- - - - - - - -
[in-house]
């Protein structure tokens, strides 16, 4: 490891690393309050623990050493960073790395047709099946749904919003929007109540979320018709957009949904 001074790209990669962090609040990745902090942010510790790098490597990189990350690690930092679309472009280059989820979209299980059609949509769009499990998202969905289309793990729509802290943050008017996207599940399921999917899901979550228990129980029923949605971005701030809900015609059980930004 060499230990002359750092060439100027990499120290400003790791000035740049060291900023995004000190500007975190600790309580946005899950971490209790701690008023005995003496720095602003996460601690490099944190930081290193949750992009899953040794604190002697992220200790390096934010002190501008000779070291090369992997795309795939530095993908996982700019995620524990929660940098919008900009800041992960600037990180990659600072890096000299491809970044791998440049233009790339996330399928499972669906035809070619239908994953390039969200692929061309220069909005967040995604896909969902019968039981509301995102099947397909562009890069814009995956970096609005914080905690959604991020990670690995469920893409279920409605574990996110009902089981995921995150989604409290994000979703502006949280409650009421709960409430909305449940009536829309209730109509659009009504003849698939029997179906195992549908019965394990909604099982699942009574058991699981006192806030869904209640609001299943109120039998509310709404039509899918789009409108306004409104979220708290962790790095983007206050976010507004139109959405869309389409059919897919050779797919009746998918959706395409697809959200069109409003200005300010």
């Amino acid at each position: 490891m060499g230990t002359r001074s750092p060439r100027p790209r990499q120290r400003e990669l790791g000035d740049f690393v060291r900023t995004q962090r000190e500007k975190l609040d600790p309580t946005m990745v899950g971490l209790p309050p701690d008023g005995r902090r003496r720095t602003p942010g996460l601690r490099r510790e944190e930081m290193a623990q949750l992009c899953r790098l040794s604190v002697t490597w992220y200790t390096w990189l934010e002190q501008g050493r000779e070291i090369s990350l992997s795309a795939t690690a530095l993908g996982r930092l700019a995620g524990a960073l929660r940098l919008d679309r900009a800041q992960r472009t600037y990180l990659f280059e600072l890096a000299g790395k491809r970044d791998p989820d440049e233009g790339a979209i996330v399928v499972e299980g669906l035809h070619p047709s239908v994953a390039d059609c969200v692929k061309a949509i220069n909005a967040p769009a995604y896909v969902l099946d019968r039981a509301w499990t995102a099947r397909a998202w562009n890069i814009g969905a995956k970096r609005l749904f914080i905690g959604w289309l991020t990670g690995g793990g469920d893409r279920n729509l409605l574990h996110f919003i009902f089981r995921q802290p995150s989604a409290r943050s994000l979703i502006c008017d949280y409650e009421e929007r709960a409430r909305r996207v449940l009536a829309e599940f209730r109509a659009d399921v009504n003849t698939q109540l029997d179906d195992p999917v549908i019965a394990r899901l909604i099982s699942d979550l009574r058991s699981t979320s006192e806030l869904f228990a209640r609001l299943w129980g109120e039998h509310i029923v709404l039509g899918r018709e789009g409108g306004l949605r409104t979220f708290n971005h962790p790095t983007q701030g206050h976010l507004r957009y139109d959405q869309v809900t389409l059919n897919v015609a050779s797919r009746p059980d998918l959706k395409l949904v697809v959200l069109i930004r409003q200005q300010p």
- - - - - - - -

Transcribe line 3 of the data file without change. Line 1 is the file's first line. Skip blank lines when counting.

């Amino acid at each position: 490891m060499g230990t002359r001074s750092p060439r100027p790209r990499q120290r400003e990669l790791g000035d740049f690393v060291r900023t995004q962090r000190e500007k975190l609040d600790p309580t946005m990745v899950g971490l209790p309050p701690d008023g005995r902090r003496r720095t602003p942010g996460l601690r490099r510790e944190e930081m290193a623990q949750l992009c899953r790098l040794s604190v002697t490597w992220y200790t390096w990189l934010e002190q501008g050493r000779e070291i090369s990350l992997s795309a795939t690690a530095l993908g996982r930092l700019a995620g524990a960073l929660r940098l919008d679309r900009a800041q992960r472009t600037y990180l990659f280059e600072l890096a000299g790395k491809r970044d791998p989820d440049e233009g790339a979209i996330v399928v499972e299980g669906l035809h070619p047709s239908v994953a390039d059609c969200v692929k061309a949509i220069n909005a967040p769009a995604y896909v969902l099946d019968r039981a509301w499990t995102a099947r397909a998202w562009n890069i814009g969905a995956k970096r609005l749904f914080i905690g959604w289309l991020t990670g690995g793990g469920d893409r279920n729509l409605l574990h996110f919003i009902f089981r995921q802290p995150s989604a409290r943050s994000l979703i502006c008017d949280y409650e009421e929007r709960a409430r909305r996207v449940l009536a829309e599940f209730r109509a659009d399921v009504n003849t698939q109540l029997d179906d195992p999917v549908i019965a394990r899901l909604i099982s699942d979550l009574r058991s699981t979320s006192e806030l869904f228990a209640r609001l299943w129980g109120e039998h509310i029923v709404l039509g899918r018709e789009g409108g306004l949605r409104t979220f708290n971005h962790p790095t983007q701030g206050h976010l507004r957009y139109d959405q869309v809900t389409l059919n897919v015609a050779s797919r009746p059980d998918l959706k395409l949904v697809v959200l069109i930004r409003q200005q300010p």